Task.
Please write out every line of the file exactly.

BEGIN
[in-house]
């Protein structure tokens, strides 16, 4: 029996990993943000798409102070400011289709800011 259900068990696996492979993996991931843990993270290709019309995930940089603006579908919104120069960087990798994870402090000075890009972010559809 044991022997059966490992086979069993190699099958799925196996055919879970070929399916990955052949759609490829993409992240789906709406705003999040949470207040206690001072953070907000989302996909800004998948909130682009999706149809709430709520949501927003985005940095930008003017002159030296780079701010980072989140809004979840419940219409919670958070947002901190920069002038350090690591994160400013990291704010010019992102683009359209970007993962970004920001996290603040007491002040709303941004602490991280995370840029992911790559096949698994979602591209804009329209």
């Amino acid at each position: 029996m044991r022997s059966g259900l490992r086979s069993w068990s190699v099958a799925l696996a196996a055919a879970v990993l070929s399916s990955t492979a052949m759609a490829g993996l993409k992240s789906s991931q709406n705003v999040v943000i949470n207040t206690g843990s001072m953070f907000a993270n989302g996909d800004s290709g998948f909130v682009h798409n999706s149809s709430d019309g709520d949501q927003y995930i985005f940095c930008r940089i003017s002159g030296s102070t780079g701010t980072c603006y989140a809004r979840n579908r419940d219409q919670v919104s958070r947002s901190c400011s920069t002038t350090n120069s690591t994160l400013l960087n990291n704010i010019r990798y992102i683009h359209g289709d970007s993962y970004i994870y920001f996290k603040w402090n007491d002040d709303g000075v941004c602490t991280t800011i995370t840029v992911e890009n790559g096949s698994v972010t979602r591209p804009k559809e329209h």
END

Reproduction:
[in-house]
């Protein structure tokens, strides 16, 4: 029996990993943000798409102070400011289709800011 259900068990696996492979993996991931843990993270290709019309995930940089603006579908919104120069960087990798994870402090000075890009972010559809 044991022997059966490992086979069993190699099958799925196996055919879970070929399916990955052949759609490829993409992240789906709406705003999040949470207040206690001072953070907000989302996909800004998948909130682009999706149809709430709520949501927003985005940095930008003017002159030296780079701010980072989140809004979840419940219409919670958070947002901190920069002038350090690591994160400013990291704010010019992102683009359209970007993962970004920001996290603040007491002040709303941004602490991280995370840029992911790559096949698994979602591209804009329209």
């Amino acid at each position: 029996m044991r022997s059966g259900l490992r086979s069993w068990s190699v099958a799925l696996a196996a055919a879970v990993l070929s399916s990955t492979a052949m759609a490829g993996l993409k992240s789906s991931q709406n705003v999040v943000i949470n207040t206690g843990s001072m953070f907000a993270n989302g996909d800004s290709g998948f909130v682009h798409n999706s149809s709430d019309g709520d949501q927003y995930i985005f940095c930008r940089i003017s002159g030296s102070t780079g701010t980072c603006y989140a809004r979840n579908r419940d219409q919670v919104s958070r947002s901190c400011s920069t002038t350090n120069s690591t994160l400013l960087n990291n704010i010019r990798y992102i683009h359209g289709d970007s993962y970004i994870y920001f996290k603040w402090n007491d002040d709303g000075v941004c602490t991280t800011i995370t840029v992911e890009n790559g096949s698994v972010t979602r591209p804009k559809e329209h």